Los Angeles ace Clayton Kershaw and Houston hurler Justin Verlander lead the Dodgers and Astros into the 113th World Series on Tuesday seeking to capture a first Major League Baseball crown.
Kershaw and Verlander, perhaps the two greatest pitchers of their generation, boast a wealth individual honors, but neither has captured the ultimate prize.
Kershaw, the southpaw from Texas whose resume includes one National League Most Valuable Player award, three NL Cy Young award and seven All-Star selections, gets his first chance after helping the Dodgers reach the World Series for the first time since they last won it all in 1988.
Verlander, a former American League Rookie of the Year, MVP and Cy Young award-winner, has pitched in two World Series, as a rookie with the Tigers in 2006 and again with Detroit in 2012 when they were swept by San Francisco.
He's 0-3 in World Series starts -- a record he aims to change with the Astros, the team he joined in a trade from Detroit on August 31 just in time to be included on their post-season roster.
"Obviously he's a premier performer at the highest times, the most intense times," Astros manager A.J. Hinch said. "And you can't teach that. And you can't buy it. You have to have it or you don't. And Verlander has it."
Verlander is coming off two sensational starts that earned him MVP honors in the American League Championship Series triumph over the New York Yankees.
He held the Yankees to one run over 16 innings, notching 21 strikeouts.
"Verlander, if that dude wasn't a first-ballot Hall of Famer before this post-season, he is now," Astros pitcher Lance McCullers said. "The impact he's brought on this team, the way that he goes about his business after all these years, you cannot say enough about what he's done for us and how he's built his legacy."
Kershaw, who was long unable to translate his regular-season dominance into post-season success, allowed just one run on three hits with five strikeouts in six innings in the final game of the Dodgers' National League Championship Series triumph over the defending champion Chicago Cubs.
- Four more wins -
He was promptly slated to pitch game one of the World Series on Tuesday by Dodgers manager Dave Roberts, who says there was no sign that the back trouble that sidelined Kershaw for five weeks would be a problem.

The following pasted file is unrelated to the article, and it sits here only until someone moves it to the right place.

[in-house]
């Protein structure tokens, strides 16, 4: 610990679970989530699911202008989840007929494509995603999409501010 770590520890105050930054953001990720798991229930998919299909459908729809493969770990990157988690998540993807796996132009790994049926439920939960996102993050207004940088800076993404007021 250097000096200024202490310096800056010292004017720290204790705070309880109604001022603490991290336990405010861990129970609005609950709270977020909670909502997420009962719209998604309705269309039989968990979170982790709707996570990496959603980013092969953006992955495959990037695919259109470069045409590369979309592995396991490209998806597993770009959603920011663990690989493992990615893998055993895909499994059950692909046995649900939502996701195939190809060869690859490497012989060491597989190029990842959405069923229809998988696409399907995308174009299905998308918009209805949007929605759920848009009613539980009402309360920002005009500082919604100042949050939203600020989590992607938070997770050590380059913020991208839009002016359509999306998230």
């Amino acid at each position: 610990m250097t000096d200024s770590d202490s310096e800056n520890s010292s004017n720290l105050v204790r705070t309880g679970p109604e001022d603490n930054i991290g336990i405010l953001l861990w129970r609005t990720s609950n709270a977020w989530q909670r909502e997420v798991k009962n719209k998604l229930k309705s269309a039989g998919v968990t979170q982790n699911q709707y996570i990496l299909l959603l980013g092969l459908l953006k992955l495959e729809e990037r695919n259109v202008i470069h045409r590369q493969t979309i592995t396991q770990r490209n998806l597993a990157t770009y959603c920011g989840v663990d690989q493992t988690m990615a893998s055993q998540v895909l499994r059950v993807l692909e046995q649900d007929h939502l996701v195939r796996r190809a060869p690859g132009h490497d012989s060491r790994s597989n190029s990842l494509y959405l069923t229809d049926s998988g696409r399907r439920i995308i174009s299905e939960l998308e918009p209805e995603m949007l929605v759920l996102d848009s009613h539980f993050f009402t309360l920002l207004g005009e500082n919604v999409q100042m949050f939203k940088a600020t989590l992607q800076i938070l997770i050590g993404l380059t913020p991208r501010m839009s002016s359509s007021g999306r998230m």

"Physically, Clayton feels good," Roberts said. "Obviously, you saw the emotion after (the clinch). He'll be ready to go game one."
Kershaw called reaching the World Series "an incredibly special moment" but made it clear it wasn't "mission accomplished".
"You know, we have four more wins to go," he said. "We've 1988 so long in LA, it feels good to say that we're getting to the World Series in 2017, and with four more wins, hopefully get to get one home."
The Dodgers are seeking a seventh World Series title while the Astros, in the Fall Classic for just the second time, are in pursuit of their first.
The Dodgers led the major leagues with 104 regular-season wins while the Astros notched 101.
The Dodgers disposed of the Cubs in five games in the NLCS while the Astros were pushed to the brink by the Yankees in the ALCS, falling behind 3-2 in the series before winning the last two games at home to deny New York a 41st World Series berth.
While Houston may not provide the glamour that would have surrounded a Dodgers-Yankees match-up, the Astros' game one starting pitcher Dallas Keuchel believes they'll bring plenty of game.
"Quality ballclub," Keuchel, the 2015 AL Cy Young award-winner said of the Dodgers. "They led the Major Leagues in wins for a reason. They're not to be taken lightly -- but we're not to be either."
- Two teams standing -
The teams do have some post-season history, dating back to the days before realignment landed the Astros in the American League in 2013.
Houston eliminated the Dodgers in a one-game NL West division tiebreaker in 1980, and Los Angeles downed Houston en route to a World Series title in the strike-disrupted 1981 season.
This clash will see the Astros' explosive offense -- which led the majors in runs scored with the second-highest number of home runs -- challenging a formidable Dodgers pitching staff that was beefed up in the wake of last season's playoff loss to the Cubs.
"There's two teams standing," Hinch said. "It's a race to four wins now."
© 2017 AFP